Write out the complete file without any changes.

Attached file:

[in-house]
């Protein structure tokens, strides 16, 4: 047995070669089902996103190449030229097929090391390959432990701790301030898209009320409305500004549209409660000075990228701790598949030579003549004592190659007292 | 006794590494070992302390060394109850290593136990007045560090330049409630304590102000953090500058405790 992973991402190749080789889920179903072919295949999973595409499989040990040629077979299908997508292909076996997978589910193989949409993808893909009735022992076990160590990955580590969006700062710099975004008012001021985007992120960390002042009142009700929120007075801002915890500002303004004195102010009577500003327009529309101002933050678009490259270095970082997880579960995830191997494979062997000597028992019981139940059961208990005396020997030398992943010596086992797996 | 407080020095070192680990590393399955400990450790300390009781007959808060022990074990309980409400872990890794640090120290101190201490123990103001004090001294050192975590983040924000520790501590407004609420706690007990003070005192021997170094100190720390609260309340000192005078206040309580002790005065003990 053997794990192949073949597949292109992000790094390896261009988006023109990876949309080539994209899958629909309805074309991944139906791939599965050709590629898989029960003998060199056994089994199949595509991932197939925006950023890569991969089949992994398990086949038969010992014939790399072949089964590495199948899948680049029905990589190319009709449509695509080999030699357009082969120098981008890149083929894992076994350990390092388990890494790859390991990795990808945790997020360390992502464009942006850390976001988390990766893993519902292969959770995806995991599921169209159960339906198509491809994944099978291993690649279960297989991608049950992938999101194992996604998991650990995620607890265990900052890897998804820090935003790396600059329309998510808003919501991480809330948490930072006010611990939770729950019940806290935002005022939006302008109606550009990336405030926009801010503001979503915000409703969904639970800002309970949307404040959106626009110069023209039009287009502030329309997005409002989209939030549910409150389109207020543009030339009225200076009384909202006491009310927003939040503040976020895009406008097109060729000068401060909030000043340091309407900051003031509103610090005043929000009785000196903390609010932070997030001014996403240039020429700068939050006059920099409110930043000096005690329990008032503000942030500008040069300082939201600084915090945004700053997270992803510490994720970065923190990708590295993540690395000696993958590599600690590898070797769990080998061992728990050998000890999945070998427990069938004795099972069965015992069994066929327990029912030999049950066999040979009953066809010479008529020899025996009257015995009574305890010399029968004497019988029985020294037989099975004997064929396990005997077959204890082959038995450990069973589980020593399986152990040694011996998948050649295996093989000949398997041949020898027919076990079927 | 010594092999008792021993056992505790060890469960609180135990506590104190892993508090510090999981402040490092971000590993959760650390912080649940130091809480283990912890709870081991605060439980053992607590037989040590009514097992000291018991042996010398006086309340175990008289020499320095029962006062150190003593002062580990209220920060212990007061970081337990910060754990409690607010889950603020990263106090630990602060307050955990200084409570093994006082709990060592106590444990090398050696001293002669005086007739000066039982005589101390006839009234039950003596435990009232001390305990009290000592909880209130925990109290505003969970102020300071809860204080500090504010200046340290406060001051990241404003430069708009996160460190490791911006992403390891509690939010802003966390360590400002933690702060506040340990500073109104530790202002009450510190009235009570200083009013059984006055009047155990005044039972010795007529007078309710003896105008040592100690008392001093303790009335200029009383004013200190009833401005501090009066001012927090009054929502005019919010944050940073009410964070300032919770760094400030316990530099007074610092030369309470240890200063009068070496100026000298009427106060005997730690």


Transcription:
[in-house]
């Protein structure tokens, strides 16, 4: 047995070669089902996103190449030229097929090391390959432990701790301030898209009320409305500004549209409660000075990228701790598949030579003549004592190659007292 | 006794590494070992302390060394109850290593136990007045560090330049409630304590102000953090500058405790 992973991402190749080789889920179903072919295949999973595409499989040990040629077979299908997508292909076996997978589910193989949409993808893909009735022992076990160590990955580590969006700062710099975004008012001021985007992120960390002042009142009700929120007075801002915890500002303004004195102010009577500003327009529309101002933050678009490259270095970082997880579960995830191997494979062997000597028992019981139940059961208990005396020997030398992943010596086992797996 | 407080020095070192680990590393399955400990450790300390009781007959808060022990074990309980409400872990890794640090120290101190201490123990103001004090001294050192975590983040924000520790501590407004609420706690007990003070005192021997170094100190720390609260309340000192005078206040309580002790005065003990 053997794990192949073949597949292109992000790094390896261009988006023109990876949309080539994209899958629909309805074309991944139906791939599965050709590629898989029960003998060199056994089994199949595509991932197939925006950023890569991969089949992994398990086949038969010992014939790399072949089964590495199948899948680049029905990589190319009709449509695509080999030699357009082969120098981008890149083929894992076994350990390092388990890494790859390991990795990808945790997020360390992502464009942006850390976001988390990766893993519902292969959770995806995991599921169209159960339906198509491809994944099978291993690649279960297989991608049950992938999101194992996604998991650990995620607890265990900052890897998804820090935003790396600059329309998510808003919501991480809330948490930072006010611990939770729950019940806290935002005022939006302008109606550009990336405030926009801010503001979503915000409703969904639970800002309970949307404040959106626009110069023209039009287009502030329309997005409002989209939030549910409150389109207020543009030339009225200076009384909202006491009310927003939040503040976020895009406008097109060729000068401060909030000043340091309407900051003031509103610090005043929000009785000196903390609010932070997030001014996403240039020429700068939050006059920099409110930043000096005690329990008032503000942030500008040069300082939201600084915090945004700053997270992803510490994720970065923190990708590295993540690395000696993958590599600690590898070797769990080998061992728990050998000890999945070998427990069938004795099972069965015992069994066929327990029912030999049950066999040979009953066809010479008529020899025996009257015995009574305890010399029968004497019988029985020294037989099975004997064929396990005997077959204890082959038995450990069973589980020593399986152990040694011996998948050649295996093989000949398997041949020898027919076990079927 | 010594092999008792021993056992505790060890469960609180135990506590104190892993508090510090999981402040490092971000590993959760650390912080649940130091809480283990912890709870081991605060439980053992607590037989040590009514097992000291018991042996010398006086309340175990008289020499320095029962006062150190003593002062580990209220920060212990007061970081337990910060754990409690607010889950603020990263106090630990602060307050955990200084409570093994006082709990060592106590444990090398050696001293002669005086007739000066039982005589101390006839009234039950003596435990009232001390305990009290000592909880209130925990109290505003969970102020300071809860204080500090504010200046340290406060001051990241404003430069708009996160460190490791911006992403390891509690939010802003966390360590400002933690702060506040340990500073109104530790202002009450510190009235009570200083009013059984006055009047155990005044039972010795007529007078309710003896105008040592100690008392001093303790009335200029009383004013200190009833401005501090009066001012927090009054929502005019919010944050940073009410964070300032919770760094400030316990530099007074610092030369309470240890200063009068070496100026000298009427106060005997730690």